Friday, September 21, 2012

Rollrock Island, by Margo Lanagan: Your momma's a seaweed lovin seal!

The Brides of Rollrock Island
by Margo Lanagan
Alfred Knopf BFYR, 2012
ISBN: 9780375869198

“Seals do not sit about and tell, the way people do, and their lives are not eventful in the way that peoples are, lines of story combed out again and again, in the hope that they will yield more sense with every stroke.” (p. 255).  Old Celtic fables tell of Selkies - seals who shed their skins and walk on land as people.  On Rollrock Island, the tales are part of island life.  Miskaella, a young girl, realizes there is truth behind the legends when she wakes one day with the power to lure seals from the sea, and eventually even the ability to call the bewitching selkies from their seal-skins.  Cruelly treated and branded a witch for her abilities by other villagers, Miskaella grows frustrated and contemptous from their mistreatment, vowing her revenge.  One by one, the men of Rollrock abandon the island women in favor of the mysterious seal-women Miskaella calls forth from the sea, paying her dearly for it.  The human female population of Rollrock abandons the island for the mainland, leaving it to the men, boys, and Selkie women, who long, silently to return to the ocean.  The sons of these women are not immune to this sadness in their mothers; they hatch a plan to return the skins to their mothers, who weave sea-skins of their own to bring their sons with them when they return to the sea.  This is a richly wrought and haunting tale, with beautiful descriptive language.  Though marketed as YA, it will find more success with adult readers who won’t be deterred by the alternating perspectives, sense that questions are left unanswered, and the serious tone.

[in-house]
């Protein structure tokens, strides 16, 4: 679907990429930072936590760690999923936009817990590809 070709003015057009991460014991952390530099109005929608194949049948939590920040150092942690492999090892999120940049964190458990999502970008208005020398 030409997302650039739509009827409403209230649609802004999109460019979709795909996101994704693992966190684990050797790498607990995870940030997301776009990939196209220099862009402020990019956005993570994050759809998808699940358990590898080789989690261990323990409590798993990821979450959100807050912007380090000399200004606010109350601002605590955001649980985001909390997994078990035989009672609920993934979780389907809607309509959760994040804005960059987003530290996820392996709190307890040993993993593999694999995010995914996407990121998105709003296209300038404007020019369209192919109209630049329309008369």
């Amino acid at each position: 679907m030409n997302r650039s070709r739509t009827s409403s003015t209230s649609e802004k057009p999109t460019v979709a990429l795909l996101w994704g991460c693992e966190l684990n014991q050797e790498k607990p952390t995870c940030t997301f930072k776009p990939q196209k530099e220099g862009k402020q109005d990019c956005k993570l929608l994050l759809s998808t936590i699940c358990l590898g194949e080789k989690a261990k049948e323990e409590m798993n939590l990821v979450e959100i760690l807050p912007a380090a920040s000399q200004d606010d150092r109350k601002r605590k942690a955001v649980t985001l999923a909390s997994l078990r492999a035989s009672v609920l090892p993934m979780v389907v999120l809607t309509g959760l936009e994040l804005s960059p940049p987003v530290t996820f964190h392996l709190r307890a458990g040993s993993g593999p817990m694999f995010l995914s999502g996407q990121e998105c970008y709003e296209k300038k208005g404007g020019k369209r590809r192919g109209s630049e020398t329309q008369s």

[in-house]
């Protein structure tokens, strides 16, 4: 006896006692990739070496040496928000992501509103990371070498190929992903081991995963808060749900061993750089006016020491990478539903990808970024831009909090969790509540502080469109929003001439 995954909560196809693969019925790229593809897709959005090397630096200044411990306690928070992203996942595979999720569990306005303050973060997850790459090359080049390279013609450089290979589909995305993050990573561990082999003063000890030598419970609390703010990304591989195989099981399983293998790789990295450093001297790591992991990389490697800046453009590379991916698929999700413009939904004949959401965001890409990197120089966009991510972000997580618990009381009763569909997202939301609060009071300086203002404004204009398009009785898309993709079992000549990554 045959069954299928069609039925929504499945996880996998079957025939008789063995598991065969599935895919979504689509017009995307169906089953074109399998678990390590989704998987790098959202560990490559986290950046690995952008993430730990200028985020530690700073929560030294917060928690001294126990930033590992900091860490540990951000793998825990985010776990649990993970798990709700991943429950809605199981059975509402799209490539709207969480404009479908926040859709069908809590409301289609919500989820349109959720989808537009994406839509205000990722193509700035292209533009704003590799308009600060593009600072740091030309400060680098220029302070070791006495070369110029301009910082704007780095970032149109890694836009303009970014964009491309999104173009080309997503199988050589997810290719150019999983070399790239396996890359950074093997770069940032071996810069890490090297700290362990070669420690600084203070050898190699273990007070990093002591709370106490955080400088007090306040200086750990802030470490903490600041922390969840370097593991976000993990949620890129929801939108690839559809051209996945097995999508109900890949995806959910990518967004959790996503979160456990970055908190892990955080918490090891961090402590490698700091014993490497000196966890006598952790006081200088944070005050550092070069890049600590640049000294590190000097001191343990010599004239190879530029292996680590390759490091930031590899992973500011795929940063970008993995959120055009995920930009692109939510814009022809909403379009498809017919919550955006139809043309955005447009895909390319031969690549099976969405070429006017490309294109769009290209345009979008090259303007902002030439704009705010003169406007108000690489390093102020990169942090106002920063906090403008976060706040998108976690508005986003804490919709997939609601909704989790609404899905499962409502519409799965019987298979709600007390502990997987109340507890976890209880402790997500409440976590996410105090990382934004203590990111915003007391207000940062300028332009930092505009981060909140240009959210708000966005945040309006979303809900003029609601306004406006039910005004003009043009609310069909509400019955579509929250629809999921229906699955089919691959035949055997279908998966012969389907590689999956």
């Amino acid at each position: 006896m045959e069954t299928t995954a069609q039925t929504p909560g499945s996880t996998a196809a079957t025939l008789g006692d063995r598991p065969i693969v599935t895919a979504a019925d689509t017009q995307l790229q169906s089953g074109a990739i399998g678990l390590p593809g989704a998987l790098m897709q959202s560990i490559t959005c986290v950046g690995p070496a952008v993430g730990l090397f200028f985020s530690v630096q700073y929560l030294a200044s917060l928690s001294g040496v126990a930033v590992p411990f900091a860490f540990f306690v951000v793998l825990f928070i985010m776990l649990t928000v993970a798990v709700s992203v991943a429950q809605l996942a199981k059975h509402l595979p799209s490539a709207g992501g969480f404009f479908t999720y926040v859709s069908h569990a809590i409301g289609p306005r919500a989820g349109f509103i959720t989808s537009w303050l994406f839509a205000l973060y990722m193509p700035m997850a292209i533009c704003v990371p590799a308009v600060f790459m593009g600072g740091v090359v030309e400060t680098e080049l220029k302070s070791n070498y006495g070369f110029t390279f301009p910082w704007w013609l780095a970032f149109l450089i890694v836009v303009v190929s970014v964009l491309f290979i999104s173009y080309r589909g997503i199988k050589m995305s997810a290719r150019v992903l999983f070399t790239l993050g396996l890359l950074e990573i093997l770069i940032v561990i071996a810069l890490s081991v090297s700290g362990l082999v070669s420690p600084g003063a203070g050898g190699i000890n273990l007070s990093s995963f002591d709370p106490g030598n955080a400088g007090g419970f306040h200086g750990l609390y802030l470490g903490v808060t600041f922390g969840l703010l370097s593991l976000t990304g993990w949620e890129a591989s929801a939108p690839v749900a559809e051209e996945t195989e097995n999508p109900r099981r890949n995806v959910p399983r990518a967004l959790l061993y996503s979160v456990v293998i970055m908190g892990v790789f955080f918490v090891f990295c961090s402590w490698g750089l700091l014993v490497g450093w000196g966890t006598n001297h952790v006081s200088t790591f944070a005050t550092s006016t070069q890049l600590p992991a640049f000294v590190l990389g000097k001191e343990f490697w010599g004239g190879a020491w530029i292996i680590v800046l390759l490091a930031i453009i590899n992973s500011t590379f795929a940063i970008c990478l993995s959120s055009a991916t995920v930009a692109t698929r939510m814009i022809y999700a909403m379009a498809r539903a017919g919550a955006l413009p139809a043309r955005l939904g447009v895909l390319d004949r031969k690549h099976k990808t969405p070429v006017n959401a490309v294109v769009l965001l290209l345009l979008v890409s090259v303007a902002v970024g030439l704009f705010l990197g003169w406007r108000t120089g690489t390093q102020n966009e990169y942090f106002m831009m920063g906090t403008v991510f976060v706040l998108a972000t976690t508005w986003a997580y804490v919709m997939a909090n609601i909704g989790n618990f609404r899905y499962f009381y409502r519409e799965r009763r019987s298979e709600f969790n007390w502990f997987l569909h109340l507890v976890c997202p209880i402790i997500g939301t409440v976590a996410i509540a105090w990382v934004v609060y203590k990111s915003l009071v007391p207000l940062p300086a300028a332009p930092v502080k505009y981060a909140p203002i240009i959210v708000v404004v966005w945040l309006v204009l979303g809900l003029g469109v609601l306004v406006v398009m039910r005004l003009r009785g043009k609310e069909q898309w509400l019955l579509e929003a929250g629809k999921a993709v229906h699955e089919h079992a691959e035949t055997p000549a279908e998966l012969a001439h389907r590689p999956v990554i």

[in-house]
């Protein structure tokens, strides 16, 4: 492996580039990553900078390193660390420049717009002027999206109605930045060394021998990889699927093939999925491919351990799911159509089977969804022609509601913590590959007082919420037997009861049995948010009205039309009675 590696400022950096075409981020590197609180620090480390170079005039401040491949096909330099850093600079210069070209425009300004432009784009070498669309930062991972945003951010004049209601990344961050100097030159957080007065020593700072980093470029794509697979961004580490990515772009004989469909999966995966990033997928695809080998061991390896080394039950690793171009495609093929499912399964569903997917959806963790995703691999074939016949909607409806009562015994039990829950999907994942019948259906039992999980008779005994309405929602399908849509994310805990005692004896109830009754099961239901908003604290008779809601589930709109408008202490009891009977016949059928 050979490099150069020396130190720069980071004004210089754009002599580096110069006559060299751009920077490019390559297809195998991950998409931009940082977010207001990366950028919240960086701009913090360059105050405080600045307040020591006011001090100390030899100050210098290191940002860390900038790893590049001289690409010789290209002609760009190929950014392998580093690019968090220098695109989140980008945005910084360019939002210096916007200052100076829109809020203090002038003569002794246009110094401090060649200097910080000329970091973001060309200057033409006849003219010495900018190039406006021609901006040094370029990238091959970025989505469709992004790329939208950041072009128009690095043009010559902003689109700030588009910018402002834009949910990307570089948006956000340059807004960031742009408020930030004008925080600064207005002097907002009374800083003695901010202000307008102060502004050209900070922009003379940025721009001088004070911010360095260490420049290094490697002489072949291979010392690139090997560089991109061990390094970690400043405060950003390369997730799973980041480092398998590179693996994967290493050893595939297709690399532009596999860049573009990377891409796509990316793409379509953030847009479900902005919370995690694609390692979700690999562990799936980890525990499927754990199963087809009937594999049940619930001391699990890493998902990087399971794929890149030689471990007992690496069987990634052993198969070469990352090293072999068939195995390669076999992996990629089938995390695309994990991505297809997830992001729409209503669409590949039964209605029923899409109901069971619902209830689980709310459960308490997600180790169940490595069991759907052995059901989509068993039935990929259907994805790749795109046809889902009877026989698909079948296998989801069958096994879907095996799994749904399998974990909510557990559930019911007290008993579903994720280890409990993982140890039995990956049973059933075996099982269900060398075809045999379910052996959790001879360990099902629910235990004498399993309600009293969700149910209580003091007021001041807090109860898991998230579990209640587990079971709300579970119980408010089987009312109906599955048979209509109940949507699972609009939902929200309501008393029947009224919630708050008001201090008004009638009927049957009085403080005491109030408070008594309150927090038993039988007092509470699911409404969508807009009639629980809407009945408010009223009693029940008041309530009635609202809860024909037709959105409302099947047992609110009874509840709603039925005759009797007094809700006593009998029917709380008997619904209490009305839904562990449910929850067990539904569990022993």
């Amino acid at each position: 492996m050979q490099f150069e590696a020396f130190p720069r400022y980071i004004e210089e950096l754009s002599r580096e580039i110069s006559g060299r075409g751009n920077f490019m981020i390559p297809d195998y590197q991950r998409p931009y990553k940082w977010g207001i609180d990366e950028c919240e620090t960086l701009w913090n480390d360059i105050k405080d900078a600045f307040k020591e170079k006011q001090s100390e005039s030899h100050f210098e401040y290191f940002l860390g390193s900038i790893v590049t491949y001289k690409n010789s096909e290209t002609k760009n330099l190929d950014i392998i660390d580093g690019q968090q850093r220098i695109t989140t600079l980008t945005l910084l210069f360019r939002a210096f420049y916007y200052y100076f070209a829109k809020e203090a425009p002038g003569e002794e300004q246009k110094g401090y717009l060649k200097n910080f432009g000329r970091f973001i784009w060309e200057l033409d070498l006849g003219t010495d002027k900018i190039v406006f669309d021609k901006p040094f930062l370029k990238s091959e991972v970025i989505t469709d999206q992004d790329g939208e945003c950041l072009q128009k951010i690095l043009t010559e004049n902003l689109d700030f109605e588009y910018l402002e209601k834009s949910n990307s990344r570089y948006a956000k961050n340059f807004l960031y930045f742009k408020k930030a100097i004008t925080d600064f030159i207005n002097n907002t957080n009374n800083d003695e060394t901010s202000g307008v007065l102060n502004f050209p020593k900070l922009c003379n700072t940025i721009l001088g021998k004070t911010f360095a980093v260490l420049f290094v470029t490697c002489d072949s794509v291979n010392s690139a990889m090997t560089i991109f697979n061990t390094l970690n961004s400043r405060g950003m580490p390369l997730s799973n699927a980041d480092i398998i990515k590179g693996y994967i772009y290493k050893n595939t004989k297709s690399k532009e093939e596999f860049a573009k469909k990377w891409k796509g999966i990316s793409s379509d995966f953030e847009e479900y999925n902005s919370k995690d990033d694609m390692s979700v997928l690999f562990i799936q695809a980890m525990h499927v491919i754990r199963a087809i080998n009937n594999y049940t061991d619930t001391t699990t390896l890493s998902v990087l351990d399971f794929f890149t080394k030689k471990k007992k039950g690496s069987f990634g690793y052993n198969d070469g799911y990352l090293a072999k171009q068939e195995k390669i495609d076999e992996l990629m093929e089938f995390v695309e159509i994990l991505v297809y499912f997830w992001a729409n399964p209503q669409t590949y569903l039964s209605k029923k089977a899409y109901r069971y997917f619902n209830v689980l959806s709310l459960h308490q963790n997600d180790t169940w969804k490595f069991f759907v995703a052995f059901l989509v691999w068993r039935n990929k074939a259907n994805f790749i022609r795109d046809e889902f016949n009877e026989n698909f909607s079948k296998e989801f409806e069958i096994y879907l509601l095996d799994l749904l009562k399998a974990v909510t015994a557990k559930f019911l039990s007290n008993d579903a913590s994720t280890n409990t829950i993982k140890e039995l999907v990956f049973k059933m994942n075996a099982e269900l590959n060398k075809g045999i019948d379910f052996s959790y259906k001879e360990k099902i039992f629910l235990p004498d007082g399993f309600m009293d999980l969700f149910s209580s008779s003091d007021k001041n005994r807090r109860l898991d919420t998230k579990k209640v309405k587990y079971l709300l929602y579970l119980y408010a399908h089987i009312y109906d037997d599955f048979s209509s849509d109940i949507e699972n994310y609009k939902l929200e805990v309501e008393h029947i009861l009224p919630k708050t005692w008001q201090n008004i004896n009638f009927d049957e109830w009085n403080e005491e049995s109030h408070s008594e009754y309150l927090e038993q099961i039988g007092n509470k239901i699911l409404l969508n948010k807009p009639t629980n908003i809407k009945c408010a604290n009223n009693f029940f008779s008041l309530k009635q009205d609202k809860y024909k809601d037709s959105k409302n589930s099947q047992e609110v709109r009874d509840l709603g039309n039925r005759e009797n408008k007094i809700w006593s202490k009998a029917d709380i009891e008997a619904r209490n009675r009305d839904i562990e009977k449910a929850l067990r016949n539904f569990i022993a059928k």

Hello, you had me at selkie.  No, seriously.  That’s why I requested and then raced through this one.  Plus, it sounds slightly more exciting in the publisher press then it actually is - it’s rather more of a slow paced, methodically haunting tale.  In a way, I really liked this.  In another way, I really was less satisfied with it when I finished it than I had been while reading it, if that makes any sense at all.  I loved the selkies and the myth-made-real nature of this story...but it didn’t entirely add up, for me (the story does wrap itself up, and hopefully).  I wanted to know if Miskaella was actually content, or why none of the Selkie mom’s tried to figure out where their seal-skins were, or...just more.  I think it would have helped to have one pov from one of the selkies, since we seemed to hear from a representative of every other faction (Miskaella, dudes paying her to get them a sea-order bride, the scored non-sea order brides, the kids,  etc.).  Again, I do believe that this is a book with far more adult appeal than teen appeal - I just plain think adults will connect with it better.  I’m not even sure what, if anything, makes it fall into the YA family.  There are as many, if not more, adult voices than teen/youth voices.  Does ….anticipate that more adult readers will just buy it if it is marketed as YA, since adults are buying more YA?  If so, good call.  Anyways, you can read this book if you like Celtic mythology, but then again, if time is an issue, just watch The Secret of Roan Innish.  And then let’s all go have a whiskey and talk about whether or not a grown lady could actual fit inside a seal skin.  My vote: no. Also, fish breath.  

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